dull

[duhl]
||

adjective, dull·er, dull·est.

verb (used with or without object)

to make or become dull.

Origin of dull

1200–50; Middle English; akin to Old English dol foolish, stupid; cognate with German toll
Related formsdull·ness, dul·ness, noundul·ly, adverbun·dulled, adjective

Synonyms for dull

Synonym study

1. Dull, blunt refer to the edge or point of an instrument, tool, or the like. Dull implies a lack or a loss of keenness or sharpness: a dull razor or saw. Blunt may mean the same or may refer to an edge or point not intended to be keen or sharp: a blunt or stub pen; a blunt foil. 7. Dull, blunt, slow, stupid are applied to mental qualities. Dull implies obtuseness, lack of imagination: a dull child. Blunt implies loss of original keenness of intelligence through disease, sad experience, or the like: His critical faculties were blunt. Slow applies to a sluggish intellect: a slow mind. Stupid implies slowness of mental processes, but also lack of intelligence, wisdom, prudence, etc.: a stupid person.

Antonyms for dull

Dictionary.com Unabridged Based on the Random House Unabridged Dictionary, © Random House, Inc. 2019

Examples from the Web for dullness

Contemporary Examples of dullness

Historical Examples of dullness

  • For all her dullness, it was a signal from Sally that saved Andrew.

  • Yet, now, in the dullness ran a faint suggestion of something sinister.

    Within the Law

    Marvin Dana

  • I know all about the "dullness" and "monotony" of rural life, bad housing and the rest of it.

    Another Sheaf

    John Galsworthy

  • His attempts at general conversation broke down into dullness.

    A Set of Six

    Joseph Conrad

  • Recent Paris and Calcutta retrospect chides his dullness of perception.

    Oswald Langdon

    Carson Jay Lee



British Dictionary definitions for dullness

dull

adjective

slow to think or understand; stupid
lacking in interest
lacking in perception or the ability to respond; insensitive
lacking sharpness; blunt
not acute, intense, or piercing
(of weather) not bright or clear; cloudy
not active, busy, or brisk
lacking in spirit or animation; listless
(of colour) lacking brilliance or brightness; sombre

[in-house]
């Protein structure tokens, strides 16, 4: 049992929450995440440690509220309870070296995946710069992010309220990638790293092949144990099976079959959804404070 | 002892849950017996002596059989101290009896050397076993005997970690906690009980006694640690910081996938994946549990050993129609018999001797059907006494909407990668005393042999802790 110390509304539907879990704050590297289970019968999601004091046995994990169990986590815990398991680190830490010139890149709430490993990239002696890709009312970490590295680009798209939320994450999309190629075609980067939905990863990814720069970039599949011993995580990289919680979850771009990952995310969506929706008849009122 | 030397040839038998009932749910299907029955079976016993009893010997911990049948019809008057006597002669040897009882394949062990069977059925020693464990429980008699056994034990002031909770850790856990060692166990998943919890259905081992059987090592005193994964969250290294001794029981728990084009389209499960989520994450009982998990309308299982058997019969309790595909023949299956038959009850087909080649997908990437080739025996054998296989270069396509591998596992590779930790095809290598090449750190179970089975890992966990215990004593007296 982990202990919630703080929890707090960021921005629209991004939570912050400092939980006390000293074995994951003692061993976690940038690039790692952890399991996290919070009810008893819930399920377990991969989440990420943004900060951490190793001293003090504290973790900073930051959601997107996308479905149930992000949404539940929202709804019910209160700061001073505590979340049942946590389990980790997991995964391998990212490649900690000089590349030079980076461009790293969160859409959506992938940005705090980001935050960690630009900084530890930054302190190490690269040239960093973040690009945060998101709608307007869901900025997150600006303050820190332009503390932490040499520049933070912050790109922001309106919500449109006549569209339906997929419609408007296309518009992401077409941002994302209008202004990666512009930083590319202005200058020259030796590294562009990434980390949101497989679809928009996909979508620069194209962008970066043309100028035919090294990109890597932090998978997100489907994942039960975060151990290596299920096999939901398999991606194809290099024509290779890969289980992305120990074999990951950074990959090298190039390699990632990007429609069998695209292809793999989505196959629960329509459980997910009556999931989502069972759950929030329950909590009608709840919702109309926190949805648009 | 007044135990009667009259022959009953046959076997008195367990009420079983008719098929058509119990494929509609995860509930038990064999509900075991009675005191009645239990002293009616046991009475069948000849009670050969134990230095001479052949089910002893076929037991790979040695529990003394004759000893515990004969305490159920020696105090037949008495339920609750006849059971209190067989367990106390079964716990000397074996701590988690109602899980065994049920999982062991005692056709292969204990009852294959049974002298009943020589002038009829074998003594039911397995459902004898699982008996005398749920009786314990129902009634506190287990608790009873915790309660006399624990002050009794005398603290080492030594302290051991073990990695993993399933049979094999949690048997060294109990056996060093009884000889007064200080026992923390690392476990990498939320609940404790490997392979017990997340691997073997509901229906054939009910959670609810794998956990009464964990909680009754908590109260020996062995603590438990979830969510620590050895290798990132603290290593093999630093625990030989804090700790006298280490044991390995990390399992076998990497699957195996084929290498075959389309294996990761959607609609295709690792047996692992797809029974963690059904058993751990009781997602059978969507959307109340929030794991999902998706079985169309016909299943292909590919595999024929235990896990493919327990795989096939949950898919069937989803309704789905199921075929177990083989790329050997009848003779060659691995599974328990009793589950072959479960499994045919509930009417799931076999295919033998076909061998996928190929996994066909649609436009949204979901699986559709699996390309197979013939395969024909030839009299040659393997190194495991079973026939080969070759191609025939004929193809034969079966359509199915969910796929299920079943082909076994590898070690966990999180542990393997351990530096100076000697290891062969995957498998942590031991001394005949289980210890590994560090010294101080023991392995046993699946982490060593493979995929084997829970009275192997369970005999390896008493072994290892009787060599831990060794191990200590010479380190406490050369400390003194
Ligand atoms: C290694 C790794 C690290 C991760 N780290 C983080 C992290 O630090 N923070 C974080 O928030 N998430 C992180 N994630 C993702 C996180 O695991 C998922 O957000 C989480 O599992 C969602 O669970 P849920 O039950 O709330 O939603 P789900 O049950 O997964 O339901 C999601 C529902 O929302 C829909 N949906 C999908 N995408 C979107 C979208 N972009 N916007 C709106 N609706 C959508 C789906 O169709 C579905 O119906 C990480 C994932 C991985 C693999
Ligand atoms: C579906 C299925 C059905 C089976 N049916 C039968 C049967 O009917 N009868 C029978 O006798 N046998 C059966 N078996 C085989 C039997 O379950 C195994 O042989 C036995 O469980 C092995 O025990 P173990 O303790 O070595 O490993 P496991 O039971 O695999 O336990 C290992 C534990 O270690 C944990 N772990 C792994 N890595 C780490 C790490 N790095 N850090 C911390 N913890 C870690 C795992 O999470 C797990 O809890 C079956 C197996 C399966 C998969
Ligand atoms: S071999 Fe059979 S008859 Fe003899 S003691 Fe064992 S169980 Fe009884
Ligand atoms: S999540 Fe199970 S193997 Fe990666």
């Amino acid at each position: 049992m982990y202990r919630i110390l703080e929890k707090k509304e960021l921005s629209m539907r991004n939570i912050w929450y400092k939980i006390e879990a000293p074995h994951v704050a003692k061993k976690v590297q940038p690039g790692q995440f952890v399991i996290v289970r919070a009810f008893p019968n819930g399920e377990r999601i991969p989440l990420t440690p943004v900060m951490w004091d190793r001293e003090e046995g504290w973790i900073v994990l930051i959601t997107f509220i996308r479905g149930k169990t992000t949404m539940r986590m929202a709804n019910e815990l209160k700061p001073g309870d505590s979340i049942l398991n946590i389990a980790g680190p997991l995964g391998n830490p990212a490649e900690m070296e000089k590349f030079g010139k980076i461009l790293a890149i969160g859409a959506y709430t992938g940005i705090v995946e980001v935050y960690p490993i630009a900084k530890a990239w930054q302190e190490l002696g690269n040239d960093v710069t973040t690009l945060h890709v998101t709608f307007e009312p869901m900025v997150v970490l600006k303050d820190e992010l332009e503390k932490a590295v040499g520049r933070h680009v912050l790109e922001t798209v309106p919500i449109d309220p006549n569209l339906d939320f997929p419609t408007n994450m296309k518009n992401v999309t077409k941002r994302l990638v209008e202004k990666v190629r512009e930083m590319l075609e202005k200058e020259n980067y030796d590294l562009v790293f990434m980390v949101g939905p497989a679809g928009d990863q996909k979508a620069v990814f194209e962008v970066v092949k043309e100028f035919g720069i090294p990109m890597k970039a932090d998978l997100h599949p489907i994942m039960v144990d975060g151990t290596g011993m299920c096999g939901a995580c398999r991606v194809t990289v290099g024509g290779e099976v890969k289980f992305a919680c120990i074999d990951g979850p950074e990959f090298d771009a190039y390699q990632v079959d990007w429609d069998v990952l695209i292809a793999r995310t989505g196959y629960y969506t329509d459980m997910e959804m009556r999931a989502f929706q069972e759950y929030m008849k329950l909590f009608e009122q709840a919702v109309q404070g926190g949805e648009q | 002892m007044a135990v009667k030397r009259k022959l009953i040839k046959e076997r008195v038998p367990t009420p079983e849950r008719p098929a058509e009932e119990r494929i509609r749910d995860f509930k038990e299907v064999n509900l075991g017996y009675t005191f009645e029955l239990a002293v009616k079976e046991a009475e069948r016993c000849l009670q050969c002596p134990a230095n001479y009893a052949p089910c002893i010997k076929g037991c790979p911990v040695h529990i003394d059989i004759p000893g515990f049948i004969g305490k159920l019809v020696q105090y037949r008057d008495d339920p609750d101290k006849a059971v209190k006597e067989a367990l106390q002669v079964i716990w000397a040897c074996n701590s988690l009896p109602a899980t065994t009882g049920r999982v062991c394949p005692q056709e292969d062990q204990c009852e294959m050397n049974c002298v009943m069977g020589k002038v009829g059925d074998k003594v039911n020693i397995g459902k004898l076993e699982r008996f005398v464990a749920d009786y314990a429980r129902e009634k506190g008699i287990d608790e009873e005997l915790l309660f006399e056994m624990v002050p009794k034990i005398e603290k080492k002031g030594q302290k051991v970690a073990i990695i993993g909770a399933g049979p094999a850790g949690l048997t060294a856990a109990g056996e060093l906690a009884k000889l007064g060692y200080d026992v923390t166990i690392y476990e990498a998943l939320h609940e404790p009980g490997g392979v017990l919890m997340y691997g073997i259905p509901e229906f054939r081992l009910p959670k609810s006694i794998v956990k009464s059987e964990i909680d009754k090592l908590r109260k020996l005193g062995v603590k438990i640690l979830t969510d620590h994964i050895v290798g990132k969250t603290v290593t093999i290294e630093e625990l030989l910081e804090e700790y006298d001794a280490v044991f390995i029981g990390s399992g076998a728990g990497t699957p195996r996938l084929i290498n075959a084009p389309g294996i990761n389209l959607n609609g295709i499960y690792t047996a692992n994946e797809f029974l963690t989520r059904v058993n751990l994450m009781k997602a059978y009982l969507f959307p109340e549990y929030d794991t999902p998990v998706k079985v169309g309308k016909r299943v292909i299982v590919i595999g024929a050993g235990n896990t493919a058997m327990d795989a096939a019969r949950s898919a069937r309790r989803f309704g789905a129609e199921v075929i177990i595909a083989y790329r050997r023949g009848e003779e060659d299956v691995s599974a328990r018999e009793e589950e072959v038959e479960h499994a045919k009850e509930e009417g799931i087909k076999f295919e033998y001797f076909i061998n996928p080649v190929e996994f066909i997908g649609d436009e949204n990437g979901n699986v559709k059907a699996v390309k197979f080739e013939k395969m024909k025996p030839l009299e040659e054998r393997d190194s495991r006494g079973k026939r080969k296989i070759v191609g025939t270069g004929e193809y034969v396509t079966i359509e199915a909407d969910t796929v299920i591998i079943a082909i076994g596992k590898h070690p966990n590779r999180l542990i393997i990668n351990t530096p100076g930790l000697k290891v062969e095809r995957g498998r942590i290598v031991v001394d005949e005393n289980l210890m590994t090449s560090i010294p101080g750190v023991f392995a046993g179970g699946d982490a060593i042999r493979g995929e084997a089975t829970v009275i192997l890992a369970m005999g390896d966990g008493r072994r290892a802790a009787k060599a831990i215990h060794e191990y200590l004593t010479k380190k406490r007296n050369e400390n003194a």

not loud or clear; muffled
med (of sound elicited by percussion, esp of the chest) not resonant

verb

to make or become dull
Derived Formsdullish, adjectivedullness or dulness, noundully, adverb

Word Origin for dull

Old English dol; related to Old Norse dul conceit, Old High German tol foolish, Greek tholeros confused
Collins English Dictionary - Complete & Unabridged 2012 Digital Edition © William Collins Sons & Co. Ltd. 1979, 1986 © HarperCollins Publishers 1998, 2000, 2003, 2005, 2006, 2007, 2009, 2012

Word Origin and History for dullness

dull

adj.

c.1200, "stupid;" early 13c., "blunt, not sharp;" rare before mid-14c., apparently from Old English dol "dull-witted, foolish," or an unrecorded parallel word, or from Middle Low German dul "slow-witted," both from Proto-Germanic *dulaz (cf. Old Frisian and Old Saxon dol "foolish," Old High German tol, German toll "mad, wild," Gothic dwals "foolish"), from PIE *dheu- (1) "dust, vapor, smoke" (and related notions of "defective perception or wits"). Of color from early 15c.; of pain or other sensations from 1725. Sense of "boring" first recorded 1580s.

dull. (8) Not exhilarating; not delightful; as to make dictionaries is dull work. [Johnson]

Dullsville, slang for "town where nothing happens," attested from 1960.

dull

v.

c.1200, "to grow weary, tire;" of pointed or edged things from c.1400; of the senses from 1550s; from dull (adj.). Related: Dulled; dulling.

Online Etymology Dictionary, © 2010 Douglas Harper

Medicine definitions for dullness

dull

[dŭl]

adj.

Lacking responsiveness or alertness; insensitive.
Not intensely or keenly felt, as in pain.
The American Heritage® Stedman's Medical Dictionary Copyright © 2002, 2001, 1995 by Houghton Mifflin Company. Published by Houghton Mifflin Company.

Idioms and Phrases with dullness

dull

In addition to the idiom beginning with dull

  • dull as dishwater

also see:

  • never a dull moment
The American Heritage® Idioms Dictionary Copyright © 2002, 2001, 1995 by Houghton Mifflin Harcourt Publishing Company. Published by Houghton Mifflin Harcourt Publishing Company.